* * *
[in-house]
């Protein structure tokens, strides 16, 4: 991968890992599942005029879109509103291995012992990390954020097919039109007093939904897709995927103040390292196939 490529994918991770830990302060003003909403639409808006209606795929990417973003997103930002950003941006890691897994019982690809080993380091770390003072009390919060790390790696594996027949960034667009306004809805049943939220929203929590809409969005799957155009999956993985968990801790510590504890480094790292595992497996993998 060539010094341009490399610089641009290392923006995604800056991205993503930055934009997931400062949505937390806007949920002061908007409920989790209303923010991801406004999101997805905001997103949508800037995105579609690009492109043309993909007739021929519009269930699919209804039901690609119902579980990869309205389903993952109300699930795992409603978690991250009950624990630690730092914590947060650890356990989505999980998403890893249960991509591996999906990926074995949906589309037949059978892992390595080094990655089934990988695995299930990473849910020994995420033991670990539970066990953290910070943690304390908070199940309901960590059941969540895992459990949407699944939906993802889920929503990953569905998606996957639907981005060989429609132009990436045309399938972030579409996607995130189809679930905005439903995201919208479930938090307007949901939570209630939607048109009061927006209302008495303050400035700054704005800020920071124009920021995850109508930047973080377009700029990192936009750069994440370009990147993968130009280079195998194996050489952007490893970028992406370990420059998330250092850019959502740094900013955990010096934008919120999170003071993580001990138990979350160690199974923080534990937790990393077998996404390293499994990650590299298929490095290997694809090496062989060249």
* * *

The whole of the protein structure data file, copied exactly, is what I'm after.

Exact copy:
[in-house]
């Protein structure tokens, strides 16, 4: 991968890992599942005029879109509103291995012992990390954020097919039109007093939904897709995927103040390292196939 490529994918991770830990302060003003909403639409808006209606795929990417973003997103930002950003941006890691897994019982690809080993380091770390003072009390919060790390790696594996027949960034667009306004809805049943939220929203929590809409969005799957155009999956993985968990801790510590504890480094790292595992497996993998 060539010094341009490399610089641009290392923006995604800056991205993503930055934009997931400062949505937390806007949920002061908007409920989790209303923010991801406004999101997805905001997103949508800037995105579609690009492109043309993909007739021929519009269930699919209804039901690609119902579980990869309205389903993952109300699930795992409603978690991250009950624990630690730092914590947060650890356990989505999980998403890893249960991509591996999906990926074995949906589309037949059978892992390595080094990655089934990988695995299930990473849910020994995420033991670990539970066990953290910070943690304390908070199940309901960590059941969540895992459990949407699944939906993802889920929503990953569905998606996957639907981005060989429609132009990436045309399938972030579409996607995130189809679930905005439903995201919208479930938090307007949901939570209630939607048109009061927006209302008495303050400035700054704005800020920071124009920021995850109508930047973080377009700029990192936009750069994440370009990147993968130009280079195998194996050489952007490893970028992406370990420059998330250092850019959502740094900013955990010096934008919120999170003071993580001990138990979350160690199974923080534990937790990393077998996404390293499994990650590299298929490095290997694809090496062989060249």